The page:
2015 PASS BA Conference
The PASS BA Conference will be held on April 20-22, 2015 in Santa Clara, California.
PASS was originally known in the SQL Server world. The SS in PASS = SQL Server. After a few years of honing the program, they are ready for their most robust Business Analytics conference to date. And they are smart enough to realize that you shouldn’t have an analytics conference in the Microsoft space without including Excel. And boy, have they put together an ALL-STAR lineup.
This year, the conference has a large list of Excel speakers:
- Chandoo – The Pointy-Haired Dilbert from Chandoo.org
- Rob Collie – Founder of PowerPivotPro.com
- Bill Jelen aka Mr Excel – Publisher of Excel Books and Host at MrExcel.com
- Avi Singh – Principal Consultant at PowerPivotPro
- Mike Allington – Owner at Excelerator BI
- Ken Puls – The Excel Guru himself
- Zack Barresse – Excel Author host at ExcelTables.com
- Bob Phillips – Excel BI Engineer at visiBardd ld.
Oh Yeah, We Will Be There Too
This is an hour-long discussion on creating outstanding spreadsheet models in which Jordan Goldmeier proposes three conceptual points to optimize: layout & design; code & formulas; and presentation. He will go through each topic and provide the audience with directives to build better spreadsheet models. Most importantly, Jordan will provide the audience with the confidence and tools to apply such principles across spreadsheet models in all fields.
What cognitive biases exist that prevent us from using data correctly–and how can we mitigate their effects? This session provides the audience with a review of common cognitive biases and places them in the context of past failures of data to predict and handle uncertainty. If we know these biases exist, we can use them to our advantage and avoid instances in which they might mislead us. This presentation will show the audience how to make better decisions with the data they already have.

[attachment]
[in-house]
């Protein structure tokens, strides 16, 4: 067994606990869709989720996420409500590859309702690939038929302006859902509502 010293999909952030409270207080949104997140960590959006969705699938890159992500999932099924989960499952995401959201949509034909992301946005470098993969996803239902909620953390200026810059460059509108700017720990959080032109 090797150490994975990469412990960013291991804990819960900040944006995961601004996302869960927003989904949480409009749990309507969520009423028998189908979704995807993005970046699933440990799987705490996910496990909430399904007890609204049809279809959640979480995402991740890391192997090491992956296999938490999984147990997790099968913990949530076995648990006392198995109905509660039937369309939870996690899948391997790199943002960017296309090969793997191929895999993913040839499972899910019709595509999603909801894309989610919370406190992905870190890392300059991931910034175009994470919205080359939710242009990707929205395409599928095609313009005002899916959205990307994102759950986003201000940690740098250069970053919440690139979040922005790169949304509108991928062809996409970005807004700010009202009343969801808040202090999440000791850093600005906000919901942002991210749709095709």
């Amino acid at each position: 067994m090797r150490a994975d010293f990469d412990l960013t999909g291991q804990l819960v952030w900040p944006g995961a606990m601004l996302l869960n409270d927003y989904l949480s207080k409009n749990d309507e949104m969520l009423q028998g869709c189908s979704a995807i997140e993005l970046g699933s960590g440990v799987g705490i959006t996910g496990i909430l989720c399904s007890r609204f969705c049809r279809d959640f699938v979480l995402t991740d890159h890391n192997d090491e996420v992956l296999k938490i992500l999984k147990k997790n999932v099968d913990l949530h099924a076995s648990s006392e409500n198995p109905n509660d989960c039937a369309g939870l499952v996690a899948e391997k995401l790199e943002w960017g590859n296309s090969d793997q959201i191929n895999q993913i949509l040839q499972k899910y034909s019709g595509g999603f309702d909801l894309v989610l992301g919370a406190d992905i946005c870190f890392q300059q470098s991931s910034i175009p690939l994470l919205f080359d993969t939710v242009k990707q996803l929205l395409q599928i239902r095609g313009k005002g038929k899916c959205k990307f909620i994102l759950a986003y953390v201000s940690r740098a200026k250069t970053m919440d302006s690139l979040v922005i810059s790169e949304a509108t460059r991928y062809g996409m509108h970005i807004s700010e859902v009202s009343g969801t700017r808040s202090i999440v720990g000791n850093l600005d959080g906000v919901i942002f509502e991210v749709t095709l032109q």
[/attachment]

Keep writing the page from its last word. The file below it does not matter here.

This session provides you with guidelines for what you should be measuring, what tools to use to report on what you are measuring, and how to improve the user adoption of reporting tools. Learn how to:
- Determine the most appropriate BI tools to use given your organization’s BI maturity and what key performance indicators (KPIs) you should be using
- Identify the most effective way to tie KPIs to your organization’s strategic direction
- Determine the appropriate analytic direction to take once a KPI measurement is missed (stop light turns red)
This presentation will show the audience how to develop a reporting strategy that optimizes user adoption.
This session will provide guidelines for developing a dashboard that helps your organization make better-informed decisions. By attending this session, you will:
- Determine the best ways to scope your dashboard project, including tips for gathering requirements and eliciting feedback
- See what’s required to build an effective dashboard, from documenting query mockups to creating dashboard prototypes.
Rick will go through every step of the requirements gathering process and provide the audience with LIVE demonstrations at every step, including sample mockups and real-life examples of how to best scope your dashboard. After this session, you will know when you should (and when you should not) start your KPIs with your company’s annual report. You will be armed with the most efficient process to create the most effective dashboards.
Oz du Soleil
Data science, predictive analysis … the glamorous stuff makes headlines. But one realm of analytics is only for the bold. It takes a special kind of person to merge, purge, cleanse, and shape data in preparation for the fancy jobs. Without this dirty work, analysis can go wrong. The results can range from embarrassment to imprisonment.
This dirty part of analytics isn’t formally taught. There are no standard tricks for cleaning data. Strategy and experience are the data warrior’s weapons.
People who can clean and shape data are true heroes: They can remove duplicates, get data into the right fields, merge data, and so on. Sometimes it’s elegant. Other times, it’s ugly. The result is that any, analysis, and suggestions are rooted in trustworthy data quality.
In this session, you’ll learn strategies for assessing data quality, tips for cleaning and shaping data and determining how clean is “clean enough”, ideas for creating policies and processes that can guide you when working with unclean data, and which Excel features are most useful during prep work.
Are You Going?
If so, leave a message below and let us know. If not, what sort of presentations would you like to hear at the PASS Business Analytics Conference?